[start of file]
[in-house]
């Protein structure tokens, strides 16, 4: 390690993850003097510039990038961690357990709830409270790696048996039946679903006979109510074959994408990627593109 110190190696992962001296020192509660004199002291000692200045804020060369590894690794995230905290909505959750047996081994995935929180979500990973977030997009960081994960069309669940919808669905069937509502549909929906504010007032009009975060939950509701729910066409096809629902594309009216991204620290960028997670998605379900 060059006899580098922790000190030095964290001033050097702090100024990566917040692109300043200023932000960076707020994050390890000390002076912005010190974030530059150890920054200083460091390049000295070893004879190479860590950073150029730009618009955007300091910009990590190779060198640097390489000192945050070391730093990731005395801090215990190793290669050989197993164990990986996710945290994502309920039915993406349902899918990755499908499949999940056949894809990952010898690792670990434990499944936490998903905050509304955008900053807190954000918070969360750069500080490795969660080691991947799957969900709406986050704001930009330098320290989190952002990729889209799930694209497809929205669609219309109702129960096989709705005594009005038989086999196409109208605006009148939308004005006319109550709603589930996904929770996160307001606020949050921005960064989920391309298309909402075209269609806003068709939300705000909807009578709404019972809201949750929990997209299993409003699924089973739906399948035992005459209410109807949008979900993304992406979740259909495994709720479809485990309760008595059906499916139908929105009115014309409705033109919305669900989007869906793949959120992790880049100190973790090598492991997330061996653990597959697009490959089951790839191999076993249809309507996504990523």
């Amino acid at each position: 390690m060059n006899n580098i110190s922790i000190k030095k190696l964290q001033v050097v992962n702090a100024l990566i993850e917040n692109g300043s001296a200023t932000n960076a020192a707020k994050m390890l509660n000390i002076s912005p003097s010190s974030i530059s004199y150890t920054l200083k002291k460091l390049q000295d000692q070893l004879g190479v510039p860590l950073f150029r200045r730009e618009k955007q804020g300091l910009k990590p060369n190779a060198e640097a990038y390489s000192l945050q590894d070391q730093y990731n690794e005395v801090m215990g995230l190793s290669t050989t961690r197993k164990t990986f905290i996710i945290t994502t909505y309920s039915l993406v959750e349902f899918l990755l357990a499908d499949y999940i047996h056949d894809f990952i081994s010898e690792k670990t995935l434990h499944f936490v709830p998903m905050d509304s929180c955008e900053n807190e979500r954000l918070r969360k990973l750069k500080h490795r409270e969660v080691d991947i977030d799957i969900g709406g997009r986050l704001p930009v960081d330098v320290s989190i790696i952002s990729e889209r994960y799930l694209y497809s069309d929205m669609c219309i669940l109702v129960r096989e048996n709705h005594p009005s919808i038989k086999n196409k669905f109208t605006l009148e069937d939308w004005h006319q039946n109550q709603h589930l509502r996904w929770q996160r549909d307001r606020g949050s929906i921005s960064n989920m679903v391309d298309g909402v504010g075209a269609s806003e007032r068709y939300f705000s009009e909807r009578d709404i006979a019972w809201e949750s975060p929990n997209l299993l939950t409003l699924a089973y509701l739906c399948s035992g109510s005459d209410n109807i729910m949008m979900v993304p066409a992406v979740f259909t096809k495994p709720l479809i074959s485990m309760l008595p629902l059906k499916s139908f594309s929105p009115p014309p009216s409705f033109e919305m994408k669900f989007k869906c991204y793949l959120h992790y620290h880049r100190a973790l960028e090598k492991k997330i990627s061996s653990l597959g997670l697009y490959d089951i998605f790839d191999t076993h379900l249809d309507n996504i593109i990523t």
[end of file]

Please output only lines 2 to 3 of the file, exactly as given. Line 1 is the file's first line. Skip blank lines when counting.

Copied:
């Protein structure tokens, strides 16, 4: 390690993850003097510039990038961690357990709830409270790696048996039946679903006979109510074959994408990627593109 110190190696992962001296020192509660004199002291000692200045804020060369590894690794995230905290909505959750047996081994995935929180979500990973977030997009960081994960069309669940919808669905069937509502549909929906504010007032009009975060939950509701729910066409096809629902594309009216991204620290960028997670998605379900 060059006899580098922790000190030095964290001033050097702090100024990566917040692109300043200023932000960076707020994050390890000390002076912005010190974030530059150890920054200083460091390049000295070893004879190479860590950073150029730009618009955007300091910009990590190779060198640097390489000192945050070391730093990731005395801090215990190793290669050989197993164990990986996710945290994502309920039915993406349902899918990755499908499949999940056949894809990952010898690792670990434990499944936490998903905050509304955008900053807190954000918070969360750069500080490795969660080691991947799957969900709406986050704001930009330098320290989190952002990729889209799930694209497809929205669609219309109702129960096989709705005594009005038989086999196409109208605006009148939308004005006319109550709603589930996904929770996160307001606020949050921005960064989920391309298309909402075209269609806003068709939300705000909807009578709404019972809201949750929990997209299993409003699924089973739906399948035992005459209410109807949008979900993304992406979740259909495994709720479809485990309760008595059906499916139908929105009115014309409705033109919305669900989007869906793949959120992790880049100190973790090598492991997330061996653990597959697009490959089951790839191999076993249809309507996504990523």
């Amino acid at each position: 390690m060059n006899n580098i110190s922790i000190k030095k190696l964290q001033v050097v992962n702090a100024l990566i993850e917040n692109g300043s001296a200023t932000n960076a020192a707020k994050m390890l509660n000390i002076s912005p003097s010190s974030i530059s004199y150890t920054l200083k002291k460091l390049q000295d000692q070893l004879g190479v510039p860590l950073f150029r200045r730009e618009k955007q804020g300091l910009k990590p060369n190779a060198e640097a990038y390489s000192l945050q590894d070391q730093y990731n690794e005395v801090m215990g995230l190793s290669t050989t961690r197993k164990t990986f905290i996710i945290t994502t909505y309920s039915l993406v959750e349902f899918l990755l357990a499908d499949y999940i047996h056949d894809f990952i081994s010898e690792k670990t995935l434990h499944f936490v709830p998903m905050d509304s929180c955008e900053n807190e979500r954000l918070r969360k990973l750069k500080h490795r409270e969660v080691d991947i977030d799957i969900g709406g997009r986050l704001p930009v960081d330098v320290s989190i790696i952002s990729e889209r994960y799930l694209y497809s069309d929205m669609c219309i669940l109702v129960r096989e048996n709705h005594p009005s919808i038989k086999n196409k669905f109208t605006l009148e069937d939308w004005h006319q039946n109550q709603h589930l509502r996904w929770q996160r549909d307001r606020g949050s929906i921005s960064n989920m679903v391309d298309g909402v504010g075209a269609s806003e007032r068709y939300f705000s009009e909807r009578d709404i006979a019972w809201e949750s975060p929990n997209l299993l939950t409003l699924a089973y509701l739906c399948s035992g109510s005459d209410n109807i729910m949008m979900v993304p066409a992406v979740f259909t096809k495994p709720l479809i074959s485990m309760l008595p629902l059906k499916s139908f594309s929105p009115p014309p009216s409705f033109e919305m994408k669900f989007k869906c991204y793949l959120h992790y620290h880049r100190a973790l960028e090598k492991k997330i990627s061996s653990l597959g997670l697009y490959d089951i998605f790839d191999t076993h379900l249809d309507n996504i593109i990523t």